I finally tried some of the old DOS games on Vista.
Most of them demand to be in full screen mode.
Vista doesn’t support full screen mode for DOS, which I already had found but forgotten. I am used to clicking Start, Run, typing CMD and then if it’s a window, pressing Alt-Enter to make the DOS window full screen. I’d tried that and gotten the message.
I was able to use my first DOS game ever, Tetris. I first had to delete the PIF associated with it that had copied along from the other machine, as that specified full screen. Made sure I deleted those for all the others as I tried them, but for those apparently full screen is native.
The Tetris game is so old that it assumes you won’t have arrow keys on your keyboard, and makes it possible to play on the old 84 key keyboards by using J and L as left and right, K as rotate, and M as drop. I originally played this on my 286, with an EGA monitor and MS-DOS 3.3, in 1990.
It will run in a window on Vista, but it’s very slow. Slower and jerkier than it ever dreamed of being on the 286. Freaky.
A couple pinball games, Wolfenstein, Commander Keen 4, Doom… none of them are capable of running on Vista, period, because they all want to go full screen when they launch. Keen at least brings up the intro screen, but “press a key” makes it launch for real and go full screen.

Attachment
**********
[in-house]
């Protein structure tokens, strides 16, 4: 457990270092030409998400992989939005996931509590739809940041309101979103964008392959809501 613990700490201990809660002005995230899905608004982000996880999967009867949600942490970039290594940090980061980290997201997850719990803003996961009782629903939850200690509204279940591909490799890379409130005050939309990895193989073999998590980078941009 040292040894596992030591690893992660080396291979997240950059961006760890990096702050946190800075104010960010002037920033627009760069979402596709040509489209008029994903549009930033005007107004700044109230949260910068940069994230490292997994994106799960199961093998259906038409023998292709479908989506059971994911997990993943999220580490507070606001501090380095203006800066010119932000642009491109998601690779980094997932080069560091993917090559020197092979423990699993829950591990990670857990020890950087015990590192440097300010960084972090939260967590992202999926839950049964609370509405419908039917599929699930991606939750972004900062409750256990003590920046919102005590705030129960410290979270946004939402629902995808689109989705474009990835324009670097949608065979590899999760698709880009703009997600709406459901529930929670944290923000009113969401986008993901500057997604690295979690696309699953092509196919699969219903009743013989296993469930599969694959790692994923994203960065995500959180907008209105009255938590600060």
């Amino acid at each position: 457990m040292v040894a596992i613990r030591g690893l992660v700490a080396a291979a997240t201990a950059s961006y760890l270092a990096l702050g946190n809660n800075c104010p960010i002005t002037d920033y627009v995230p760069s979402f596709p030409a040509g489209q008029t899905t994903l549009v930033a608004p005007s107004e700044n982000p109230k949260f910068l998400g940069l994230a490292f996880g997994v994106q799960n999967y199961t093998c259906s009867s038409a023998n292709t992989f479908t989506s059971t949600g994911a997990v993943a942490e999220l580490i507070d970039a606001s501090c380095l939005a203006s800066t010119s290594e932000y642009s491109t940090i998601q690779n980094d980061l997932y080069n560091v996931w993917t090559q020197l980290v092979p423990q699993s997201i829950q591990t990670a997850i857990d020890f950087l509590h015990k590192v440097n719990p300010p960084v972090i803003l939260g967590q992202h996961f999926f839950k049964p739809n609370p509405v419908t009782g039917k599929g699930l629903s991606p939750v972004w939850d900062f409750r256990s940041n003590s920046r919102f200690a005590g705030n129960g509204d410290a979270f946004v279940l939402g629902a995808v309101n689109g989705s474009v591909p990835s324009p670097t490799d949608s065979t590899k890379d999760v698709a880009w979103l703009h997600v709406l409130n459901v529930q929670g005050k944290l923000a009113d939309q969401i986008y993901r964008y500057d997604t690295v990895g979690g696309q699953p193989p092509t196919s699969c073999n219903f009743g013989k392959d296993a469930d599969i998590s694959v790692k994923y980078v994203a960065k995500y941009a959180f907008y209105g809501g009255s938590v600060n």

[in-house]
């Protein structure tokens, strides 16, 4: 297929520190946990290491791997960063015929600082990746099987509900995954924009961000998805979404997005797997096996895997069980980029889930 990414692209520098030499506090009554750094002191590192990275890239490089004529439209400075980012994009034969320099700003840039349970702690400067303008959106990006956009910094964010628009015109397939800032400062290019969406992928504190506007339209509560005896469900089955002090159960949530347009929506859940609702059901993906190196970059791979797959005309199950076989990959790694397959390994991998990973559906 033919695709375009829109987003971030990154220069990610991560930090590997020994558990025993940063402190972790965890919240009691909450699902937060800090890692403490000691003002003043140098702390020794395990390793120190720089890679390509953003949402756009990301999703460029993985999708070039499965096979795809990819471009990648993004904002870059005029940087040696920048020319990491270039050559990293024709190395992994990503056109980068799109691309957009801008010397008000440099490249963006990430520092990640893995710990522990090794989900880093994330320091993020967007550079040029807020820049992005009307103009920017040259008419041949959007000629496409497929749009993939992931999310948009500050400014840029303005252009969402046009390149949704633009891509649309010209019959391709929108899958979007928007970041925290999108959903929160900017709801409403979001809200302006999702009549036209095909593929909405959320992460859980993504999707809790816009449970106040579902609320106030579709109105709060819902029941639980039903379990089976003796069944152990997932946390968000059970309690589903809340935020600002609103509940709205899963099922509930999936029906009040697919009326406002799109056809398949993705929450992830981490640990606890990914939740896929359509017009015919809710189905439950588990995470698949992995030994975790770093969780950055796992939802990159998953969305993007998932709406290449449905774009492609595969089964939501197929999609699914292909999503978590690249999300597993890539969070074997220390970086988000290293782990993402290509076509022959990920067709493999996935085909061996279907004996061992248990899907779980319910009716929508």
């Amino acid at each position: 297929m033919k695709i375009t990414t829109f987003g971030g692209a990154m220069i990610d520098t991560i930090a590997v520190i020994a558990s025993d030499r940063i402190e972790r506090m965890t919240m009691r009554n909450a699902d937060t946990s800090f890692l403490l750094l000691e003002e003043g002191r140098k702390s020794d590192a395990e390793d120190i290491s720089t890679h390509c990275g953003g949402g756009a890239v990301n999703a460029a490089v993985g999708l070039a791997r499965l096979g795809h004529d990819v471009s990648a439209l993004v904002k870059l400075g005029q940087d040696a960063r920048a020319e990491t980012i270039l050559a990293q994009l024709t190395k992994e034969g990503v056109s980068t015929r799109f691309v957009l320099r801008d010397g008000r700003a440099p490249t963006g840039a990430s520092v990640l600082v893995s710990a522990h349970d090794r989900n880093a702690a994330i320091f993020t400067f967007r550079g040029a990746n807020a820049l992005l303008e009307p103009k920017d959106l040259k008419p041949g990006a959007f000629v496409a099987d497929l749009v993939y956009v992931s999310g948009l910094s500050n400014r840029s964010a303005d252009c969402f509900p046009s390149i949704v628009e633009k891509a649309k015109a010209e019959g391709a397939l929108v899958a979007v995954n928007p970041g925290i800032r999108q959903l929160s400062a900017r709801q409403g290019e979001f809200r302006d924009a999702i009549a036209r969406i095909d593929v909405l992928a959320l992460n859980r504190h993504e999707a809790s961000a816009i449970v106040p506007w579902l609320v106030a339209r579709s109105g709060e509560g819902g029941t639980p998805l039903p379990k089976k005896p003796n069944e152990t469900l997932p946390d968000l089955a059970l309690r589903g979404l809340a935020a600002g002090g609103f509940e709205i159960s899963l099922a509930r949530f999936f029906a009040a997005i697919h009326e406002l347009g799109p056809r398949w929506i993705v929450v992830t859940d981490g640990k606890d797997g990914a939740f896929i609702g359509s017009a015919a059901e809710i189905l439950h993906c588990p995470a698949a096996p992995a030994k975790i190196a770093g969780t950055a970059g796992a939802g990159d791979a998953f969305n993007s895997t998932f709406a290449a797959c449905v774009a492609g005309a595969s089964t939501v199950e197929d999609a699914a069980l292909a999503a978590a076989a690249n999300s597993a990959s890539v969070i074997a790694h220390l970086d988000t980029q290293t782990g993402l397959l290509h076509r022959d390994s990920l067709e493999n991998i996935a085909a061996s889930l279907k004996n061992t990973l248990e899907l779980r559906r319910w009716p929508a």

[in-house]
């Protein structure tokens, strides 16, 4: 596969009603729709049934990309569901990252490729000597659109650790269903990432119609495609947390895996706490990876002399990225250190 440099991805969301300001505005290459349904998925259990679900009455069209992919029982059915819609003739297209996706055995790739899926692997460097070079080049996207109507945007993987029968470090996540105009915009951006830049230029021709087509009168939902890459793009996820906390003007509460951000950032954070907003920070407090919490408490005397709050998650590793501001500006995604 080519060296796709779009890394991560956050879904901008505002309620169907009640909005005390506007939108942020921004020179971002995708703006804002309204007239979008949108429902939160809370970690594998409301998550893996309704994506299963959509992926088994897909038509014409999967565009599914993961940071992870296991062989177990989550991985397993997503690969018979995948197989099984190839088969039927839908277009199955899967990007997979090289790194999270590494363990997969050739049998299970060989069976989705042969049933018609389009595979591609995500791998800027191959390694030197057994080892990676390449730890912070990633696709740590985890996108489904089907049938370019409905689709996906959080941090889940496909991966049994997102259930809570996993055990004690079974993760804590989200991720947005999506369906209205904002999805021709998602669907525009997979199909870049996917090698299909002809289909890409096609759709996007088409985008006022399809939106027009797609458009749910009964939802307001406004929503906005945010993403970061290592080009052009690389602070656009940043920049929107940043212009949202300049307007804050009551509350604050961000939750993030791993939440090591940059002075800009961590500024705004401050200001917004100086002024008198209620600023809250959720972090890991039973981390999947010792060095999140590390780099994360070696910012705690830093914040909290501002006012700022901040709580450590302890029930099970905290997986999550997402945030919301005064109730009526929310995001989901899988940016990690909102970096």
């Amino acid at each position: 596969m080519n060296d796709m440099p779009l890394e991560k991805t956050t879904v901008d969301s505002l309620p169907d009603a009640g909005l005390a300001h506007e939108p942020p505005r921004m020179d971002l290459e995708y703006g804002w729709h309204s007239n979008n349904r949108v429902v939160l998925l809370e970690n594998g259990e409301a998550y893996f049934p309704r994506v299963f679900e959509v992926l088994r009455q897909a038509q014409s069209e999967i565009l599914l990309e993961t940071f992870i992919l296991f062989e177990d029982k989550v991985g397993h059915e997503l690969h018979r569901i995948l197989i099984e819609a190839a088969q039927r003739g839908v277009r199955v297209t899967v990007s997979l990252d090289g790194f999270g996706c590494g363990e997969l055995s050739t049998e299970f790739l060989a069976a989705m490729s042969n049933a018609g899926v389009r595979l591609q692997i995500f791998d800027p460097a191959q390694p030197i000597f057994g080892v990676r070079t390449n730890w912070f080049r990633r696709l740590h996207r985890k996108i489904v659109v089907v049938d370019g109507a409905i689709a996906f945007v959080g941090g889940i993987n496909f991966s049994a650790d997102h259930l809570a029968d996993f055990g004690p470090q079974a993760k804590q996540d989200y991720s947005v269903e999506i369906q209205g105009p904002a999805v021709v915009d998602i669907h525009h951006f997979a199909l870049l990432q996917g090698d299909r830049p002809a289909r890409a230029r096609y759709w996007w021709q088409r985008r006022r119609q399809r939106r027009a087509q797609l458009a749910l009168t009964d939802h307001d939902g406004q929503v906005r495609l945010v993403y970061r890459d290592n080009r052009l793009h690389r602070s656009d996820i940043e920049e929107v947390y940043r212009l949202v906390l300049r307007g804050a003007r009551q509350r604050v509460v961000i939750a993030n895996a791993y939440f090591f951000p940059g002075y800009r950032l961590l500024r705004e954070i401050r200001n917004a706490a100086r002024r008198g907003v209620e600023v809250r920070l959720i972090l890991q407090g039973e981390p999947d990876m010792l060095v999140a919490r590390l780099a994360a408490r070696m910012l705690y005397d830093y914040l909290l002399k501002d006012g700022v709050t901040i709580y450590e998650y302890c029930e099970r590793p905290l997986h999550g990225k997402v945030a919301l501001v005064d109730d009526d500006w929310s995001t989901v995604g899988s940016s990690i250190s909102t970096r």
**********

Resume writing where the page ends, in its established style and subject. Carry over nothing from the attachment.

The good thing is I wasn’t expecting much, and I could easily have a dozen other machines for DOS games if I wanted. There are some on the computer in Sadie and Valerie’s bedroom, though we were using it mainly for a keybanger for them. It’s been off a long while because it got noisy; maybe a dying CPU fan, or even just a wire hitting. I’ll have to remember to look at it. Meanwhile they’ve been using the AMD 400 and banging on a word processor instead, having a blast, and getting annoyed when I hook the Vista machine to their monitor. Cute.
On another note, I installed Gimp. It tells you right up front that using it may lock up your computer so you should disable hyperthreading. How nice of it. It feels too complicated, and in at least some case is, compared to PSP 5, but it can do what I need to do readily enough, and I might even get used to it. I suppose if I were to have a look at what Corel has done to Paint Shop Pro, I’d find that overcomplicated too. Meanwhile, Paint appears to have been improved. At the very least it supports more file types. I’ll have to make a point of using it enough to see if the features have expanded otherwise.